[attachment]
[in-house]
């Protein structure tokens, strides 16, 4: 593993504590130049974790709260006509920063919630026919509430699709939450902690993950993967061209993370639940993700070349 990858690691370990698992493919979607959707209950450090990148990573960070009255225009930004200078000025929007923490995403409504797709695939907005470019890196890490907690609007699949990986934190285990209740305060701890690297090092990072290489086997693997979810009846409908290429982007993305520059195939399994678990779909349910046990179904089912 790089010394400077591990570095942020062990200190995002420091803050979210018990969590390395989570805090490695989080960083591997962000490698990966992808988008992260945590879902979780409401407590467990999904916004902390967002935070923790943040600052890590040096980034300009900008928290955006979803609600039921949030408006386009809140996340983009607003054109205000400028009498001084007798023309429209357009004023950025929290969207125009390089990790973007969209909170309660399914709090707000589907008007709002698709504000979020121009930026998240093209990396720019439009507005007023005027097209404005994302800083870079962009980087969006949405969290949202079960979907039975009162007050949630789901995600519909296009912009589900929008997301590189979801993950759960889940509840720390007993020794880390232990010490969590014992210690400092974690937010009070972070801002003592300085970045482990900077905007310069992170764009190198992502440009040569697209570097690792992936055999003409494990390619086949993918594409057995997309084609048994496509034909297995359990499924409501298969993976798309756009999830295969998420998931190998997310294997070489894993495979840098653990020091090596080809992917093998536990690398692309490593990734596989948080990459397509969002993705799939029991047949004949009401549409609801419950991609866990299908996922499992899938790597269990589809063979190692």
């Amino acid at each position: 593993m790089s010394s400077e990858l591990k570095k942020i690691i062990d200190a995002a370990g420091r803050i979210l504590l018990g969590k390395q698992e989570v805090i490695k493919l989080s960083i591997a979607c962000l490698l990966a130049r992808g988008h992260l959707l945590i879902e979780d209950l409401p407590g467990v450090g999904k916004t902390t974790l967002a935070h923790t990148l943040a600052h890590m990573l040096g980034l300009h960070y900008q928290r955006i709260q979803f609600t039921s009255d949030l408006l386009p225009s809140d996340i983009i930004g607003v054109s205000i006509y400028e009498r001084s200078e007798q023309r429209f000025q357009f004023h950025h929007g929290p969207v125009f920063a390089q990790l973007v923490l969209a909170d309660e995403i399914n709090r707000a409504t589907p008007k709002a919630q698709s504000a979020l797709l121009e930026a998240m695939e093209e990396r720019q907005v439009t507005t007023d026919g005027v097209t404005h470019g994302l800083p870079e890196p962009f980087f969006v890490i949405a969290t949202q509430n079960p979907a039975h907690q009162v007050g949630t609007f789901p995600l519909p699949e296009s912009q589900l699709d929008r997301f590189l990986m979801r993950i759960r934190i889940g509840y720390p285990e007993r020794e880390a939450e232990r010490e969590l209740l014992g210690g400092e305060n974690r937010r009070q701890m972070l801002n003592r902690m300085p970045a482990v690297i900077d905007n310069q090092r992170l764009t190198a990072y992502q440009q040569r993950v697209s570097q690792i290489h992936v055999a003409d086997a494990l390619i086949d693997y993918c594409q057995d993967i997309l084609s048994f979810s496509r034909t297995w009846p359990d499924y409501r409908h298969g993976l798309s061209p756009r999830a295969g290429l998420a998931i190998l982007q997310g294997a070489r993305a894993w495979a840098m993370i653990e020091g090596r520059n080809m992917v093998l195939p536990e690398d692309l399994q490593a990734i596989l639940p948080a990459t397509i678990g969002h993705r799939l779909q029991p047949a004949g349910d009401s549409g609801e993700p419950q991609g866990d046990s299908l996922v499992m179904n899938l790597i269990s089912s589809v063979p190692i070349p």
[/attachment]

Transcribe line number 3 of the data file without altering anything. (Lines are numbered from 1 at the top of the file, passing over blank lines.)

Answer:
């Amino acid at each position: 593993m790089s010394s400077e990858l591990k570095k942020i690691i062990d200190a995002a370990g420091r803050i979210l504590l018990g969590k390395q698992e989570v805090i490695k493919l989080s960083i591997a979607c962000l490698l990966a130049r992808g988008h992260l959707l945590i879902e979780d209950l409401p407590g467990v450090g999904k916004t902390t974790l967002a935070h923790t990148l943040a600052h890590m990573l040096g980034l300009h960070y900008q928290r955006i709260q979803f609600t039921s009255d949030l408006l386009p225009s809140d996340i983009i930004g607003v054109s205000i006509y400028e009498r001084s200078e007798q023309r429209f000025q357009f004023h950025h929007g929290p969207v125009f920063a390089q990790l973007v923490l969209a909170d309660e995403i399914n709090r707000a409504t589907p008007k709002a919630q698709s504000a979020l797709l121009e930026a998240m695939e093209e990396r720019q907005v439009t507005t007023d026919g005027v097209t404005h470019g994302l800083p870079e890196p962009f980087f969006v890490i949405a969290t949202q509430n079960p979907a039975h907690q009162v007050g949630t609007f789901p995600l519909p699949e296009s912009q589900l699709d929008r997301f590189l990986m979801r993950i759960r934190i889940g509840y720390p285990e007993r020794e880390a939450e232990r010490e969590l209740l014992g210690g400092e305060n974690r937010r009070q701890m972070l801002n003592r902690m300085p970045a482990v690297i900077d905007n310069q090092r992170l764009t190198a990072y992502q440009q040569r993950v697209s570097q690792i290489h992936v055999a003409d086997a494990l390619i086949d693997y993918c594409q057995d993967i997309l084609s048994f979810s496509r034909t297995w009846p359990d499924y409501r409908h298969g993976l798309s061209p756009r999830a295969g290429l998420a998931i190998l982007q997310g294997a070489r993305a894993w495979a840098m993370i653990e020091g090596r520059n080809m992917v093998l195939p536990e690398d692309l399994q490593a990734i596989l639940p948080a990459t397509i678990g969002h993705r799939l779909q029991p047949a004949g349910d009401s549409g609801e993700p419950q991609g866990d046990s299908l996922v499992m179904n899938l790597i269990s089912s589809v063979p190692i070349p």